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milen007 17th February 2009 01:36 AM

dc heater supply help
 
hi there

i need help on trying out dc heater supply for 6.3vdc 1.5A for the preamp i am running.

what kind of regulator to use? or use direct from rectifier and drop the voltage with the resistor to the required voltage?

it does need to float 25vdc above ground. where do i connect this floating connection?
to the ground of the heater supply or to the power transformer CT?

thanks in adv for the help

erwin

Richard Ellis 17th February 2009 02:05 AM

Erwin..We really do need a schematic so we can see what we all are working with.
For regulated DC for filiments, the 317 series regulators will do nicely....easy to configure, very clean DC.
As to the "floating 25 V"...I don't understand...nor where you need to connect to. This is where we need a schematic....
______________________________________Rick........ ....

milen007 17th February 2009 02:19 AM

hi guys

how bout secondary 5vac, rectify to around 7vdc. and use 0.7ohm 5watt resistors to drop the voltage to 6.3vdc. current is around 1A.

would this do? how big do you suggest the capacitor banks?

or any better option?

TIA.

Erwin

milen007 17th February 2009 02:27 AM

2 Attachment(s)
Hi Rick

here is the attached psu schematic.the floating is set by the 26K and 121K resistors. which five a nice 25vdc floating from ground to the heater supply. this floating dc is claimed can extend the life of the tube. since its not a problem then i just wired as suggested.

lm317... sounds good... will try this.

but will the floating dc affect the lm317 or the heater PT ?

erwin

HollowState 17th February 2009 02:40 AM

Yo Erwin,
A DC filament supply can be either regulated or unregulated. Regulated is better and requires less total parts for a quite DC output. However, if you need to elevate it 25 volts for heater/cathode reasons, you must keep it totally floating above ground or your supplys will be in conflict. Connect the 25 volts to the output of the DC supply were the filaments connect. Never before the regulator or rectifiers.

No, you cannot rectify 5 volts and expect to get 6 volts out under load. You must start with a higher voltage AC of at least 10 volts. This is because under load the voltage will drop down. And if you use a series pass device like a 317, you need at least a few volts extra so the device will see a differential which it need to operate. Capeesh?

milen007 17th February 2009 02:47 AM

Yo HollowState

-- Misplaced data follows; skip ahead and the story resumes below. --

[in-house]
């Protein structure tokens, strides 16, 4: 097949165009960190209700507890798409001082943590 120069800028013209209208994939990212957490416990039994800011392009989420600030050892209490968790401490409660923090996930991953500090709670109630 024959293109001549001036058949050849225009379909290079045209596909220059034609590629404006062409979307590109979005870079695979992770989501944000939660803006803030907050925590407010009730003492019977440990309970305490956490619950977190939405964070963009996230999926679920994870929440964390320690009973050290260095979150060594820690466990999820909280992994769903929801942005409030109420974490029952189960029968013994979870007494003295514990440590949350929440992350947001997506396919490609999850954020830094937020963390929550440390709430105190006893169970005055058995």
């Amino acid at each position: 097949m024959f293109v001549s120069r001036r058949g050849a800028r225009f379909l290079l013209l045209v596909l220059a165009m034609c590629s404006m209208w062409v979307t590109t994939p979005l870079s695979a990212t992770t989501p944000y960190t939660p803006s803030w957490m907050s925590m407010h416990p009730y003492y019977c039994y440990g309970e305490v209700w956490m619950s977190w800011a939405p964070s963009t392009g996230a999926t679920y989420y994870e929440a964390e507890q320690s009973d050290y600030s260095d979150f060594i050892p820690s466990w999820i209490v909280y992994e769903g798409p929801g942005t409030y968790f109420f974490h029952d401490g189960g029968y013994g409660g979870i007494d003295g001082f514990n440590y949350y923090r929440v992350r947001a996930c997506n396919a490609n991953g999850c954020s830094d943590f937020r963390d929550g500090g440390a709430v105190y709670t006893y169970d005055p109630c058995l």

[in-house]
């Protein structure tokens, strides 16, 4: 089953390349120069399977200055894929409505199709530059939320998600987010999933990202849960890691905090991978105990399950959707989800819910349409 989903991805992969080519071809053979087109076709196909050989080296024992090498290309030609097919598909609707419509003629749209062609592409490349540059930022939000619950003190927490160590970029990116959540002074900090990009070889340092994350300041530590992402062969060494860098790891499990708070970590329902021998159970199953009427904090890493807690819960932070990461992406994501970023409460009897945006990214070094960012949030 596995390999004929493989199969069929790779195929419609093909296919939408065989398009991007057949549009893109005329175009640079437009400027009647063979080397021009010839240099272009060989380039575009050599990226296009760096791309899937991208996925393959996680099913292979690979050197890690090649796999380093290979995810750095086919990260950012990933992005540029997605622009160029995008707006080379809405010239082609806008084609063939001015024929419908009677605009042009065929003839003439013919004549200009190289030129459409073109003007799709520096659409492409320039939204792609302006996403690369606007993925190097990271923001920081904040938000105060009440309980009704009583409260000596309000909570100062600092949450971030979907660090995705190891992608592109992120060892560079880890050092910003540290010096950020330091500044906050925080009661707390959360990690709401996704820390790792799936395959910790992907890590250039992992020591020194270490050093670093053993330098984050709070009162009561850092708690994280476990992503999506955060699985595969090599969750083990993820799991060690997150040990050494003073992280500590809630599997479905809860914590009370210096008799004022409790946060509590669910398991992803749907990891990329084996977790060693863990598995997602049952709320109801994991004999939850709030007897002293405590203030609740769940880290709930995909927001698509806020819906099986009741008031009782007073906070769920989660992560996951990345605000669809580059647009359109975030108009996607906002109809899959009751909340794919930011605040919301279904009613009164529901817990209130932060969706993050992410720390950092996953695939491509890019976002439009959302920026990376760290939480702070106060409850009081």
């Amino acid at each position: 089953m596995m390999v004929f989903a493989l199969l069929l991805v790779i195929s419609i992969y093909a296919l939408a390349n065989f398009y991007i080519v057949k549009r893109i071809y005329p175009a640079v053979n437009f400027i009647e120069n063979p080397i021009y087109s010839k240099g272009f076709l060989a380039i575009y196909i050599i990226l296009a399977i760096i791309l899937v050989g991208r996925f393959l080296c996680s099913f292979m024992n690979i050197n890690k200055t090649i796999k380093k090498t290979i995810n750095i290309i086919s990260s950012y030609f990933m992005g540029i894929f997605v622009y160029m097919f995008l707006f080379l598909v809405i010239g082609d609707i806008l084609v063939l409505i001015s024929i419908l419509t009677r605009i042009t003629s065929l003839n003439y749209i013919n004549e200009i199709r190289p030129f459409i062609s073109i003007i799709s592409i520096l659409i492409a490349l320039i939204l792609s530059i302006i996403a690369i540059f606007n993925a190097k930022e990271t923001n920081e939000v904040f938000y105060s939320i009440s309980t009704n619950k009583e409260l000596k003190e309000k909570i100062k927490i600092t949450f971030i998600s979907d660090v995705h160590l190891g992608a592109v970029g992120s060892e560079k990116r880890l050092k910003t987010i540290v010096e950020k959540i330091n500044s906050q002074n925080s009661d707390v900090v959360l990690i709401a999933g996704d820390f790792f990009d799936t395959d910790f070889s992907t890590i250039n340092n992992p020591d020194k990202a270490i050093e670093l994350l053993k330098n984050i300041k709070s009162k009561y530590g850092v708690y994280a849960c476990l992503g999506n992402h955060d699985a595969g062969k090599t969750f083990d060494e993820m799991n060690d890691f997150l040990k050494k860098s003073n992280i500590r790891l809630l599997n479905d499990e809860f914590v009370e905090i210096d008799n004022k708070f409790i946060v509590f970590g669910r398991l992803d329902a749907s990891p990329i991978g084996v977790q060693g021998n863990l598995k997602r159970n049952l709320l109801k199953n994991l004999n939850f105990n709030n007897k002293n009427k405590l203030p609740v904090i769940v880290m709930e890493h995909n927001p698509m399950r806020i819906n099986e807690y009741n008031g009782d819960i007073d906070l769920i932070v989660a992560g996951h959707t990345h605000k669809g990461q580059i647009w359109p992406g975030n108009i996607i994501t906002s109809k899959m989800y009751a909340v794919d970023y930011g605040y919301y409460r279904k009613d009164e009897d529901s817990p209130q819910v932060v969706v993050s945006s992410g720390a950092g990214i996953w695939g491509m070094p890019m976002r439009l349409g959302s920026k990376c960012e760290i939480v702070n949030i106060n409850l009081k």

thanks for the help. nice.

will hook one up and post back. i will just follow the 7v rules for the regulated supply. hence input of 15vdc and regulate it to 6.2vdc.

one more question. if the required 1A for AC current supply. is it still need 1A for DC current supply? or in DC it needs more?

i ask this question as i have try a chip regulated dc supply. though this psu rated for 3A. the 2n3055 runs extremely hot that i cant touch the heatsink (heatsink already double the required size). also the transformer runs very hot to touch that i have to disconnect them after less than an hour

erwin

HollowState 17th February 2009 03:08 AM

Quote:

Originally posted by milen007
one more question. if the required 1A for AC current supply. is it still need 1A for DC current supply? or in DC it needs more?

If you are asking if the tubes need more current under DC power, the answer is no, they require the same as for AC.

If things are running that hot, you are dissipating a lot of power. If your wiring is correct, then you need more heat sink still. And I just noticed something in your posted schematic. You show a capacitor across the filament winding. Don't do that! A capacitor represents a load across AC. This will strain and overheat your transformer. And you don't need one across the HV either.

milen007 17th February 2009 03:20 AM

Quote:

Originally posted by HollowState


If things are running that hot, you are dissipating a lot of power. If your wiring is correct, then you need more heat sink still. And I just noticed something in your posted schematic. You show a capacitor across the filament winding. Don't do that! A capacitor represents a load across AC. This will strain and overheat your transformer. And you don't need one across the HV either.

Yo HollowState

superb. will take that 4.7uf out and see what happen.

whats the reason why have to take out the 4.7uF caps before the filament in my case?

another questions, for regulated psu, can we put capacitor after the regulator? as i saw some people use caps after the regulator. is this the one cause the overheating of the PT?


:confused: :confused: :confused: :confused:

TIA

erwin

HollowState 17th February 2009 03:38 AM

Quote:

Originally posted by milen007
whats the reason why have to take out the 4.7uF caps before the filament in my case?

another questions, for regulated psu, can we put capacitor after the regulator? as i saw some people use caps after the regulator. is this the one cause the overheating of the PT?

Capacitors pass AC. It represents a resistor when connected to AC voltage. That's how it is shown on your diagram. There are no rectifiers so there is no DC to filter.

Normally there is a large capacitor before the regulator. After the regulator use only a small value capacitor to quite any possible noise if needed.

(I'm turning in for the night)

Victor

Vlauga 17th February 2009 09:03 AM

Hi, milen007!

For what purpose it is necessary for you to DC supply for filaments of tubes? Your preamplifier has tubes with direct heating?

If is not present, then your first scheme will unconditionally clean an AC hum from heating of tubes.

In any case, at DC supply of filament of tubes to associate ~ +25V it is possible to any wire of a feed of filament (only for one!)

BW, VU


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